The veneer of certain companies that promote their “cool” atmosphere and healthy work environment is starting to flake off. There’s a name for this approach, practiced by many companies: “well-being washing,” and it’s no longer going unnoticed by employees. Even when it comes to remote working.
“At first, the atmosphere looked great: foosball and a young team,” says a former employee of a French tech company on the Instagram page “Balance ta start-up” (meaning “Call out your start-up”). Then very quickly, she becomes disillusioned: “In fact, [it was] a nightmare.” There’s intensive work weeks to reach objectives, long hours and overtime without the slightest compensation, drug use, and openly shaming some managers.
On the account Balance ta start-up, these kinds of testimonies have been increasing in number for nine months. Created in December 2020, the account has 185,000 subscribers today and encourages “freely expressing experiences from the start-up ecosystem,” according to its creators. “Because foosball is cool, but labor laws are even better.”
Among the testimonies, ex-employees of a free French magazine dedicated to new shopping and eating spots, relive the pressure they were under during after-work drinks, which they were compelled to attend or risk being summoned and reproached for not making an effort to integrate into the company culture.
You had to “personify the spirit of the magazine,” several of them note. “It meant you were cool enough, cute, liked to party, as well as did drugs. You had to personify the spirit of the publication in order to be accepted and get through the attacks,” details one former collaborator on the Instagram account. Behind the “cool” facade of the magazine, a dark side is revealed. And the image of a relaxed entrepreneurial world that is concerned about employees’ well-being is shattered.
No more suffering silently at work
Indeed, the issue of well-being at work has been gaining legitimacy for several years now with younger generations putting an emphasis on the balance between professional and personal life. The idea of suffering at work, for work, is out of the question now. Companies are trying to make well-being at work an attractive asset and some have even created positions dedicated to such missions and workplace policies, such as chief happiness officer, a person responsible for well-being at work. These professionals try to bring workers together in a positive spirit, establish an environment conducive to employee development and growth and facilitate social connections between employees.
But according to the “Baromètre des salariés” (Barometer of employees) focusing on health and well-being in French workplaces conducted by BVA-BPI group in 2019, 41% of employees in the tertiary sector said they often feel stress at work.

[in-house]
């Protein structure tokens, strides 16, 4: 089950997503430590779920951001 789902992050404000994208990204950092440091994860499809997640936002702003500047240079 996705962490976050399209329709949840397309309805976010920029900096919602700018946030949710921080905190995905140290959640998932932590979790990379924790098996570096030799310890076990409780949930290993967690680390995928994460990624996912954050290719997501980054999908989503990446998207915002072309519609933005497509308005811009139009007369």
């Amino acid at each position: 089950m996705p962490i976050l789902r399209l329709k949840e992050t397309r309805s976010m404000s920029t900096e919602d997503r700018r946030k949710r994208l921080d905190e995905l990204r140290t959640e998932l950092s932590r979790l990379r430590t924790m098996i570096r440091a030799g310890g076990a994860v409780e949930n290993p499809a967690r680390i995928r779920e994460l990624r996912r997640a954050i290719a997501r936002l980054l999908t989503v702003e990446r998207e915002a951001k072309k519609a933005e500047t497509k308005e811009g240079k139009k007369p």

Beneath the appearance of “cool” and “good atmosphere,” anxiety and overworking are never far away. This discrepancy between how the company portrays itself in its communication strategy and the real working conditions is called “well-being washing.”
A facade of well-being
Foosball, freshly made smoothies, yoga classes. All these activities in companies contribute to an image of open, welcoming and modern companies. And even if they may truly contribute to the daily enjoyment of employees, they are also the first signs of “wellness washing” according to Nora Rosendahl, president and CEO of Hintsa Performance, who has listed the “seven sins” that are most frequently seen in companies. Among them are taking a standardized approach to employees’ well-being, shifting responsibility and misleading assessments.
“Addressing wellbeing superficially with e.g., fresh smoothies, stand-up desks, or yoga classes, while neglecting the holistic nature of wellbeing. For example, a stand-up desk will do little for your health if you are using it 70 hours a week,” she writes in a blog article. And a game of foosball won’t do much to reduce stress levels.
What role does well-being play in remote work?
With the pandemic, the needs of remote working employees have been reduced to the basics.
“With home working, employees have often expressed very simple but concrete needs in terms of work: often a working laptop with the necessary software!” explains communications expert Lisa Wyler in French publication Capital. Gone are the days of playing foosball between noon and 2, days of team-building and fitness sessions with other employees. The pandemic has put an end to distractions, highlighting the need for real social ties between employees.
From now on, well-being at work will be achieved through a careful balance between work rhythms, sharing among employees and new approaches to work space. JB